Security experts say PH should focus naval, air force buildup on protecting West PH Sea
MANILA, Philippines—The Philippines should build up naval and air force capability against China’s aggression in the West Philippine Sea, according to security experts.
The Philippines, a maritime nation with one of the world’s longest coastlines, has one of the weakest armed forces in the region. The military is constantly trying to upgrade its systems and hardware in the face of a wide range of security challenges. But efforts to upgrade, already at a slow pace, had been further delayed by the pandemic with funds for new weapons, assets and materiel being diverted to COVID-19 response.
“The Philippines should develop credible defense capability by focusing its limited resources on building the navy and the air force,” said Dr. Renato de Castro, a program convenor at Stratbase ADR Institute, at an online forum early this week.
The Armed Forces of the Philippines (AFP) is currently dominated by the Philippine Army, which focuses on the country’s insurgency. De Castro said it was time to consider passing on this duty to the Philippine National Police and build “a respectable maritime force.”
“Probably it’s time that counterinsurgency should be handled by the Philippine National Police. It’s domestic, it’s not a military, it’s a constabulary function,” said De Castro.
“The armed forces could not be a nationwide constabulary force forever. We used to have the Philippine Constabulary. I am old enough to remember this,” he said.
“It’s probably high time that we have to reorient our viewing—which is more important than maritime domain or counterinsurgency or land-based operation,” he added.
The lingering presence of Chinese maritime militia vessels at Julian Felipe (Whitsun) Reef, which is inside the Philippines’ exclusive economic zone (EEZ), has pushed the Philippine government to file diplomatic protests and send more patrols to the area.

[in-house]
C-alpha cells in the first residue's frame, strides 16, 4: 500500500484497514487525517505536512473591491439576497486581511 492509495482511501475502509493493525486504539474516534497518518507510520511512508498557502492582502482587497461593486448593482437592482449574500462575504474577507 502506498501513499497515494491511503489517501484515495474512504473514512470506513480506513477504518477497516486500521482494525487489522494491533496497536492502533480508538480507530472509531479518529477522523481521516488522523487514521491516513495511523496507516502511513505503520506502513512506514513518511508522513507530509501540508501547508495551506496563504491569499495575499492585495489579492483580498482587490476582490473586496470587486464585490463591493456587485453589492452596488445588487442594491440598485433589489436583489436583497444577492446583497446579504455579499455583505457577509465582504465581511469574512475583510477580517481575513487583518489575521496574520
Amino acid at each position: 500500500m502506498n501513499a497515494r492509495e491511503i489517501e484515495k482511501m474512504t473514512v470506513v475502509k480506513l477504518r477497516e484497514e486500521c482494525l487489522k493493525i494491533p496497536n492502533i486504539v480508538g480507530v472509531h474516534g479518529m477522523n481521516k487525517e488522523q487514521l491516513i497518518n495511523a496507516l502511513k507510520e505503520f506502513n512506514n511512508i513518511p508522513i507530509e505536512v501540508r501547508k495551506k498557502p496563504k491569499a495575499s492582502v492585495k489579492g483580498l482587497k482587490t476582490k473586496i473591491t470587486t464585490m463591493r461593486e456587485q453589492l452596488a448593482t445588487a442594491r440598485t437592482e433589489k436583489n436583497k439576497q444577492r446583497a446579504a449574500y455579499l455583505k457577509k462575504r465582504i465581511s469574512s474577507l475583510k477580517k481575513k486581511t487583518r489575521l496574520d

The Chinese vessels have dispersed since the protests but they remained scattered across the Philippines’ EEZ.
“The nature of the threat we face at this point in time is maritime. The Philippines is a maritime nation that needs a respectable maritime force. This is my point. The budget is not the problem, it is how we allocate the budget,” he said.
Retired Rear Admiral Rommel Ong, now a professor of Praxis at the Ateneo School of Government and executive director of Security Reform Initiative, said the Philippine military should focus on procuring assets needed in the West Philippine Sea.
“We need to maybe push back some of those in the list of equipment to be bought and focus on what we call the game-changer package, those that will have immediate strategic effect on the South China Sea scenario,” said Ong.
“And of course that will be basically coming from the Air Force and the Navy, in terms of equipage,” he said at the same forum.
“We need to rethink our defense posture, particularly the impact of the pandemic in terms of budget,” he said.
Ong said that if there was an opportunity, the Philippines should proceed with acquiring BrahMos anti-ship missiles from India “to neutralize the impact of Chinese Navy operating within our EEZ.”
BrahMos is a medium-range supersonic (faster than the speed of sound) missile that can be launched from submarines, ships, planes or land. It is considered to be the fastest supersonic missile in the world.
The AFP has admitted that it was facing difficulty in patrolling the vast West Philippine Sea.
“To be honest it will help if there was additional capability but that would not still be enough,” said AFP spokesperson Maj. Gen. Edgard Arevalo in an interview with radio station dzBB on Wednesday (April 14).
He said reconnaissance flights that take five hours could inspect a small portion of Palawan.
The Navy has four ships deployed to the area, complemented by two ships from the Philippine Coast Guard and three ships from the Bureau of Fisheries and Aquatic Resources.
Western Command chief Vice Admiral Ramil Roberto Enriquez also said that he had requested additional equipment and materiel to boost its maritime surveillance.
He said a ship cannot cover the entire West Philippine Sea in a single patrol, and his command needed assets that could give it an entire snapshot of the area in a single mission.
Subscribe to INQUIRER PLUS to get access to The Philippine Daily Inquirer & other 70+ titles, share up to 5 gadgets, listen to the news, download as early as 4am & share articles on social media. Call 896 6000.